Books: The Path to the Cross — Chapter 2

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Chapter 2

When you can’t see the bottom line

Jesus’ royalty threatens Herod

Every generation has its pet phrases to express things. When I was growing up, the word “cool” described just about anything good. With the proper voice inflection and context, you can make phrases like that mean anything you want.

Teenagers regularly create such new expressions, but adults can also get in on the action. In conversations among men, and especially older businessmen, someone will, at appropriate points, mention “the bottom line”.

The bottom line gets its meaning from the world of accounting. When you get your bank statement, a little box on the page tells you the current balance; that’s the bottom line. By extension this phrase comes to mean the outcome, the summary or the end result.

Our problem is that we can’t usually know what the bottom line of our decisions is going to be. What do we do then? In fact, we must decide some of the most important issues of our lives without knowing the bottom line. In choosing a marriage partner, a career, a home, and many other things, we must make a choice without knowing the eventual outcome.

These uncertainties about personal decisions are compounded by other factors far beyond our control. Terrorism, crime, and economic crisis spread their fears into the lives of almost every American. Faraway events— tsunamis, earthquakes, political turmoil in the Arab world — can disrupt our whole culture.

In such an atmosphere I find it comforting to know that behind the scenes God rules as King over all. To know that my allegiance to Jesus Christ makes me a part of his kingdom and affords me his protective care helps to calm me in the midst of many chilling threats.

Is there any evidence of this principle at work after the birth of Jesus? Oh yes!

Haunting Similarities in Jericho

By intentionally including the names of five women in the genealogy of Jesus, Matthew hints at Old Testament stories that relate to Jesus’ birth (see Table 1 in the Appendix to chapter 1). Using these stories for comparison with the story of Jesus and his parents involves an ancient Jewish technique called midrash. Matthew used midrash throughout Matthew chapters 1 and 2 to introduce additional information.

By using the name Rahab, the Canaanite prostitute who hid the Israelite spies in Jericho (Joshua chapters 2 and 6), Matthew informs us of a relationship between her story in the Old Testament and Matthew 2:1–12. This key will help us unlock the historical background for Matthew’s story about the visiting Magi — learned Persians or Babylonians who studied signs — who worship Jesus during the frantic execution of a deadly plot by King Herod to kill him.

Table 3 — see the Appendix to this chapter —details the many similarities between the story of Rahab and Matthew’s account of the Magi. You may want to refer to this table again after learning more about Herod and the events at the end of his reign.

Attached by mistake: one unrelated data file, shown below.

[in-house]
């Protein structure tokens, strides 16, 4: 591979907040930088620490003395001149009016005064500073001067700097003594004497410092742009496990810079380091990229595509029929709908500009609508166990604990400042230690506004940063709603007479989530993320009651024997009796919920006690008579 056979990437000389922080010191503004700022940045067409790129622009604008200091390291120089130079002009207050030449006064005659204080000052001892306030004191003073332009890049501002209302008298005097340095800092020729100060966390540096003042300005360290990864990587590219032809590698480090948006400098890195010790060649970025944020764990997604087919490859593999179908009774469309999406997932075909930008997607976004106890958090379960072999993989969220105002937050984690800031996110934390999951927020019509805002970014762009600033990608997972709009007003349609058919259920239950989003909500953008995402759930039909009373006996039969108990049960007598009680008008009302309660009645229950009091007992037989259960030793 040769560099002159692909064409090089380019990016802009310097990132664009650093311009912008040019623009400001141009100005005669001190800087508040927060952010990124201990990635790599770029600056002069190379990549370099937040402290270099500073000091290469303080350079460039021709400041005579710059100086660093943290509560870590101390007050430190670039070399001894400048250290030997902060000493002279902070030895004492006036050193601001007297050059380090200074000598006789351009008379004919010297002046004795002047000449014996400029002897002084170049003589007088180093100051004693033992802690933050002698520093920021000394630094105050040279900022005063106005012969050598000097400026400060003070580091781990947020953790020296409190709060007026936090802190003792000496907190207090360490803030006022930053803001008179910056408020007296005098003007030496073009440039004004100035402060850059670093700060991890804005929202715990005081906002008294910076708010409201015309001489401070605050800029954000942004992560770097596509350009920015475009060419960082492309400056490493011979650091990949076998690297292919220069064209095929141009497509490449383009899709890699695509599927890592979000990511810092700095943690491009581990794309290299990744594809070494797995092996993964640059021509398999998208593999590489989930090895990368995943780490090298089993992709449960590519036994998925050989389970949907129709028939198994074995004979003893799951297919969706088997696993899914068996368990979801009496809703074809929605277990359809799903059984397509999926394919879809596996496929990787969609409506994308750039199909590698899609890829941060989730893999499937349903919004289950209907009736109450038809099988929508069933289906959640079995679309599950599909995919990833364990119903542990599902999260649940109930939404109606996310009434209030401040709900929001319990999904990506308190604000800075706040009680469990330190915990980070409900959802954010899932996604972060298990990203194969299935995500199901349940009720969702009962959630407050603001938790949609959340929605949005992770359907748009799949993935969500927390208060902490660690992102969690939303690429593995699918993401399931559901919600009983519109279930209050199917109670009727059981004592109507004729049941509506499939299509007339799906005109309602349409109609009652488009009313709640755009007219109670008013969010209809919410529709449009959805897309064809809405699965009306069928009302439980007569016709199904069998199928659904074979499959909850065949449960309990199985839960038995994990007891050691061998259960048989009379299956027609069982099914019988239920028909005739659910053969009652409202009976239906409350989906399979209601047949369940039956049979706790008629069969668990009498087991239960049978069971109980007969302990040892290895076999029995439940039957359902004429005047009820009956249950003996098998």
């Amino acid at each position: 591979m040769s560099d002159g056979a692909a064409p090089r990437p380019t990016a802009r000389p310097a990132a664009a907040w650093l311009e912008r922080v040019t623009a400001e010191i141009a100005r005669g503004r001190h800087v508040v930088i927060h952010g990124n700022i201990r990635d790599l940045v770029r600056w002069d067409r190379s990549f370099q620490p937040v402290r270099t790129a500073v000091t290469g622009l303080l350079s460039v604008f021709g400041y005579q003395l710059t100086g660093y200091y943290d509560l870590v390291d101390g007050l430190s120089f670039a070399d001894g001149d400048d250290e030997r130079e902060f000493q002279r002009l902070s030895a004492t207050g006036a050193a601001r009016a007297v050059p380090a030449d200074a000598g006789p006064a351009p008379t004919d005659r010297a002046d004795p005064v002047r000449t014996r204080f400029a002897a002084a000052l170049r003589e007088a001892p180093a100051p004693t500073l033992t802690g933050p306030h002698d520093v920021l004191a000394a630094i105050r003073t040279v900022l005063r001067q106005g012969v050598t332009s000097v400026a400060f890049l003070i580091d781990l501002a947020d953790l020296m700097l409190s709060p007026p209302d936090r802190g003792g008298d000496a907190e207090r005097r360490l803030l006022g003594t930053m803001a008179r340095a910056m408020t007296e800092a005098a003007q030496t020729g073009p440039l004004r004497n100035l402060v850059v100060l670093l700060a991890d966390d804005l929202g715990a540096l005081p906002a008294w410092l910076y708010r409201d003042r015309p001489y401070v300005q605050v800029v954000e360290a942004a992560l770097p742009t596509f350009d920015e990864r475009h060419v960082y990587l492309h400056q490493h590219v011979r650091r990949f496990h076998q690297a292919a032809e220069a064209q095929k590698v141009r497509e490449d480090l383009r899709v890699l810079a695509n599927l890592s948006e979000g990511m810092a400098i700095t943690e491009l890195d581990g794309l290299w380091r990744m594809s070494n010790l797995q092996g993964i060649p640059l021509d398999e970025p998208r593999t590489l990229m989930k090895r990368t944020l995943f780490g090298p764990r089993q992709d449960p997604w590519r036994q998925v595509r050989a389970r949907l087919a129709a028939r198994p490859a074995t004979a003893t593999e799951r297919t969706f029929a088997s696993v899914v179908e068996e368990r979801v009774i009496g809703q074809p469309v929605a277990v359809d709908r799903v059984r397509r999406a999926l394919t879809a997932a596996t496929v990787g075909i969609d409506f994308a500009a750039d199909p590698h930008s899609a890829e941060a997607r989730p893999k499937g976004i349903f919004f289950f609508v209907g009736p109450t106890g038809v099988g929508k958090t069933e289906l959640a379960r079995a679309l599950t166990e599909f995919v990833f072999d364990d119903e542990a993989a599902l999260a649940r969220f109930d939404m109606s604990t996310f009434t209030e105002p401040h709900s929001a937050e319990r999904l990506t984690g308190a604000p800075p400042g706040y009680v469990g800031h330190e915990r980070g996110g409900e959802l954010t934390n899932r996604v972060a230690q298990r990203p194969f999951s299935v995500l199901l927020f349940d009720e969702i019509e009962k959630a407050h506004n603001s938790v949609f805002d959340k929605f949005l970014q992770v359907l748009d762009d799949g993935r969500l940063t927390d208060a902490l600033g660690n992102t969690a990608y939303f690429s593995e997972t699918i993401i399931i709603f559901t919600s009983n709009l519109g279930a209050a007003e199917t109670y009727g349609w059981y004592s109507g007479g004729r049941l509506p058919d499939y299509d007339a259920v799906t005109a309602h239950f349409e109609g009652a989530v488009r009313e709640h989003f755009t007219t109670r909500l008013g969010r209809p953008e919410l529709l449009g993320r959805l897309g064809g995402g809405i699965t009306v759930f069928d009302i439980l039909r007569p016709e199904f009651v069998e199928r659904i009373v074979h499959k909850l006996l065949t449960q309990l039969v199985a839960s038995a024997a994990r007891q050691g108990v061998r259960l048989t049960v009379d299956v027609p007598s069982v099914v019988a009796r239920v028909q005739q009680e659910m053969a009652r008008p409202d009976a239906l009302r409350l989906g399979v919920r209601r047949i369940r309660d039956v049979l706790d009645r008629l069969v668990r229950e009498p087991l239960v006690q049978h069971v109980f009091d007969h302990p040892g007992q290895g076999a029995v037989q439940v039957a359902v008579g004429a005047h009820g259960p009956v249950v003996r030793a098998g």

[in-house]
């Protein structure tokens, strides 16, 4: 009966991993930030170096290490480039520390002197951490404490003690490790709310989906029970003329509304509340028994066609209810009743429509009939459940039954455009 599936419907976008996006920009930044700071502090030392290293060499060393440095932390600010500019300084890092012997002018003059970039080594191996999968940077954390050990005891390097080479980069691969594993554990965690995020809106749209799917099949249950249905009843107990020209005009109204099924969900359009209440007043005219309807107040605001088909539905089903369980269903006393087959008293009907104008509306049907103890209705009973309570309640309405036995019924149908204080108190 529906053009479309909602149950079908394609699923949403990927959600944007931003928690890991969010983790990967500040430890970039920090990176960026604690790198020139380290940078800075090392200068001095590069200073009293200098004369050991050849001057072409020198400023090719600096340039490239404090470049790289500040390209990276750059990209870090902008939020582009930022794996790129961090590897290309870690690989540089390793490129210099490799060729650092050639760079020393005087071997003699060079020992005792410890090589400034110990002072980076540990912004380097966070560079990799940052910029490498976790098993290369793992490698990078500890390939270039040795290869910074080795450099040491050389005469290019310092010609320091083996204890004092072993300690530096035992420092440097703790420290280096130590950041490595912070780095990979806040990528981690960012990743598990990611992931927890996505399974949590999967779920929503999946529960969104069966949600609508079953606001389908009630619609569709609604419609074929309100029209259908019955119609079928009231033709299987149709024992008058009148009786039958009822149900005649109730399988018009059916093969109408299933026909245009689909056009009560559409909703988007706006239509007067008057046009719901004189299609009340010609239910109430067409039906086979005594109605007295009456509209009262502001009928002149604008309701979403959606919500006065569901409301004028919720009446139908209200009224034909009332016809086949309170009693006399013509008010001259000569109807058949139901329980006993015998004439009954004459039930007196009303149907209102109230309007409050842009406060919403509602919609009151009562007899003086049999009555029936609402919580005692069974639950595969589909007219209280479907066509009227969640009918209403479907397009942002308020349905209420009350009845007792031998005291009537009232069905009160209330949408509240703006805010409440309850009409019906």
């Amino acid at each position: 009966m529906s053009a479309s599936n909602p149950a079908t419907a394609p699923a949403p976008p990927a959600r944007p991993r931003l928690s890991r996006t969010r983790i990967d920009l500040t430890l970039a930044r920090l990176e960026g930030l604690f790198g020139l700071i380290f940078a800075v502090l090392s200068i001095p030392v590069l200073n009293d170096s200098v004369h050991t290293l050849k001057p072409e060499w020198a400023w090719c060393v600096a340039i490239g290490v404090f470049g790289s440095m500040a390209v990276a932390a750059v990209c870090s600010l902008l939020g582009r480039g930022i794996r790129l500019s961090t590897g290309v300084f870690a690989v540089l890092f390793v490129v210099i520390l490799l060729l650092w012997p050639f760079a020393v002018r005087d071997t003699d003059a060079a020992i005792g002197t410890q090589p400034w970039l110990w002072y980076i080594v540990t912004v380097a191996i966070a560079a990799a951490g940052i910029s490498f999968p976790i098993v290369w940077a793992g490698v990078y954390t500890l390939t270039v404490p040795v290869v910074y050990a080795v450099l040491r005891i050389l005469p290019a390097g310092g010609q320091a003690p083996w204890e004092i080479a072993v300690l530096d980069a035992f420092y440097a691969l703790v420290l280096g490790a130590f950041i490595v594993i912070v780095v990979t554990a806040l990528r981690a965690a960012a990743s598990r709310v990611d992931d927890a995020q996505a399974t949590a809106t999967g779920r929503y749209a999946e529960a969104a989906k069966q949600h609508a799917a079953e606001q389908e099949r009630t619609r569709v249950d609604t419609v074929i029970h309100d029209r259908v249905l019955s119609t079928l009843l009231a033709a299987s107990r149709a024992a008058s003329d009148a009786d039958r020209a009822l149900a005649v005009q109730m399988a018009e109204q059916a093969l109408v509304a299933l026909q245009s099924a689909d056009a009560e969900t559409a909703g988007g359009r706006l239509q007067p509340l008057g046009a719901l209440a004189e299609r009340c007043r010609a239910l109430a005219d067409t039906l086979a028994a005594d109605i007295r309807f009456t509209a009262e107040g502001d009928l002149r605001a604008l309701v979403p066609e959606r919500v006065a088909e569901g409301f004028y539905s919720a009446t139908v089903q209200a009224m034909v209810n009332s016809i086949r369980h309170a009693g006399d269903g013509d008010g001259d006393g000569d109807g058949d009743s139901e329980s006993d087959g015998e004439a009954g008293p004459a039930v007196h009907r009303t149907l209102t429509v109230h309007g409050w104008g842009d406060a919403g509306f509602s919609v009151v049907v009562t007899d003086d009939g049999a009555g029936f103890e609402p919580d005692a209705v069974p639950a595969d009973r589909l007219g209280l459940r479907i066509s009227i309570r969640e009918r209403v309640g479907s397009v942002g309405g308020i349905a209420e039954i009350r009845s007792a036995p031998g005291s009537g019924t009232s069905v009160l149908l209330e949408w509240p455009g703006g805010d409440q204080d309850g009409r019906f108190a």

The parallel story of Rahab helps determine that King Herod was strongly involved with Jericho during the general time of Jesus’ birth and the arrival of the Magi. Ancient Jericho was located fourteen miles east of Jerusalem. By correlating that fact with the history written by Josephus, a first-century Jewish historian, we learn that the Magi appeared during the final few months of Herod’s life and reign. Such timing fits perfectly with the findings of modern scholarship that Jesus was born just a few months before Herod’s death.[1]

Where is the king?

1 After Jesus was born in Bethlehem in Judea, during the time of King Herod, Magi from the east came to Jerusalem
2 and asked, “Where is the one who has been born king of the Jews? We saw his star when it rose and have come to worship him.”
(Matthew 2:1–2)

The Greek text of Matthew 2:1 provides a bit more dramatic impact than the translation given above. I would put it like this: “After Jesus was born in Bethlehem in Judea, during the time of King Herod, behold Magi from the east appeared in Jerusalem.” The Magi suddenly and unexpectedly burst upon the scene in Jerusalem. I believe they came secretly and quietly, similar to the way that the Israelite spies entered Jericho in the parallel account about Rahab.

The Magi asked a question filled with threat: “Where is the one who has been born king of the Jews?” Herod, who was ruling as a vassal king under the Romans, had not descended from the house of David. New Testament scholar Stanley D. Toussaint says, “Herod, of the Idumaean dynasty, was a usurper.”[2] Rome had put him in power to reward his cooperation in previous wars.

The people hated Herod because he was not a Jew and also because he had killed members of his own family who were Jewish. So the question posed by the Magi meant double trouble for Herod. It reminded the people who heard it that Herod was not a Jew and that another had been born to be king over his own people.

A King Searches for the King

3 When King Herod heard this he was disturbed, and all Jerusalem with him.
(Matthew 2:3)

To protect his throne, Herod had informers and agents spread throughout Judea. Herod ruled his territory much like a modern dictator, using military force and any other means — such as torture and death — he considered necessary to hold power. Herod was agitated by foreign visitors asking threatening questions about his throne.